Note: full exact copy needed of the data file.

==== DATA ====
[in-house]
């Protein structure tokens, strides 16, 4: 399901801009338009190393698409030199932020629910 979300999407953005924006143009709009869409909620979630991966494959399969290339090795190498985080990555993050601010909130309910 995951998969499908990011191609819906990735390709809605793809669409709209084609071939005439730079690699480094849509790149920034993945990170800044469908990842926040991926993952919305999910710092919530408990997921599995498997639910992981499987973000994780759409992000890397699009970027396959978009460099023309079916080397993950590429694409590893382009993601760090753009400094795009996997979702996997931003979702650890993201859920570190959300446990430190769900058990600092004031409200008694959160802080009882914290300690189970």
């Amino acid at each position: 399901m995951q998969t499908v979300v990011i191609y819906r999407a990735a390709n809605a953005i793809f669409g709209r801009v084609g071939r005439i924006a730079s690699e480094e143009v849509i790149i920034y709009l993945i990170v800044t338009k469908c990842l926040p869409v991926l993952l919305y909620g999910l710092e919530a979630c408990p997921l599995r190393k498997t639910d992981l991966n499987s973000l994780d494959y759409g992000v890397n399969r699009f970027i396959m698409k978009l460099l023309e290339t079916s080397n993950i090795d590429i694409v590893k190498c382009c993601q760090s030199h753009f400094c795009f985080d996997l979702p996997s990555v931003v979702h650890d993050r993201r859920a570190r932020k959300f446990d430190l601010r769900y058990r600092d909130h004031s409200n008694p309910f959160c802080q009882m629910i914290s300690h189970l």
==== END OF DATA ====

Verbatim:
[in-house]
């Protein structure tokens, strides 16, 4: 399901801009338009190393698409030199932020629910 979300999407953005924006143009709009869409909620979630991966494959399969290339090795190498985080990555993050601010909130309910 995951998969499908990011191609819906990735390709809605793809669409709209084609071939005439730079690699480094849509790149920034993945990170800044469908990842926040991926993952919305999910710092919530408990997921599995498997639910992981499987973000994780759409992000890397699009970027396959978009460099023309079916080397993950590429694409590893382009993601760090753009400094795009996997979702996997931003979702650890993201859920570190959300446990430190769900058990600092004031409200008694959160802080009882914290300690189970």
């Amino acid at each position: 399901m995951q998969t499908v979300v990011i191609y819906r999407a990735a390709n809605a953005i793809f669409g709209r801009v084609g071939r005439i924006a730079s690699e480094e143009v849509i790149i920034y709009l993945i990170v800044t338009k469908c990842l926040p869409v991926l993952l919305y909620g999910l710092e919530a979630c408990p997921l599995r190393k498997t639910d992981l991966n499987s973000l994780d494959y759409g992000v890397n399969r699009f970027i396959m698409k978009l460099l023309e290339t079916s080397n993950i090795d590429i694409v590893k190498c382009c993601q760090s030199h753009f400094c795009f985080d996997l979702p996997s990555v931003v979702h650890d993050r993201r859920a570190r932020k959300f446990d430190l601010r769900y058990r600092d909130h004031s409200n008694p309910f959160c802080q009882m629910i914290s300690h189970l």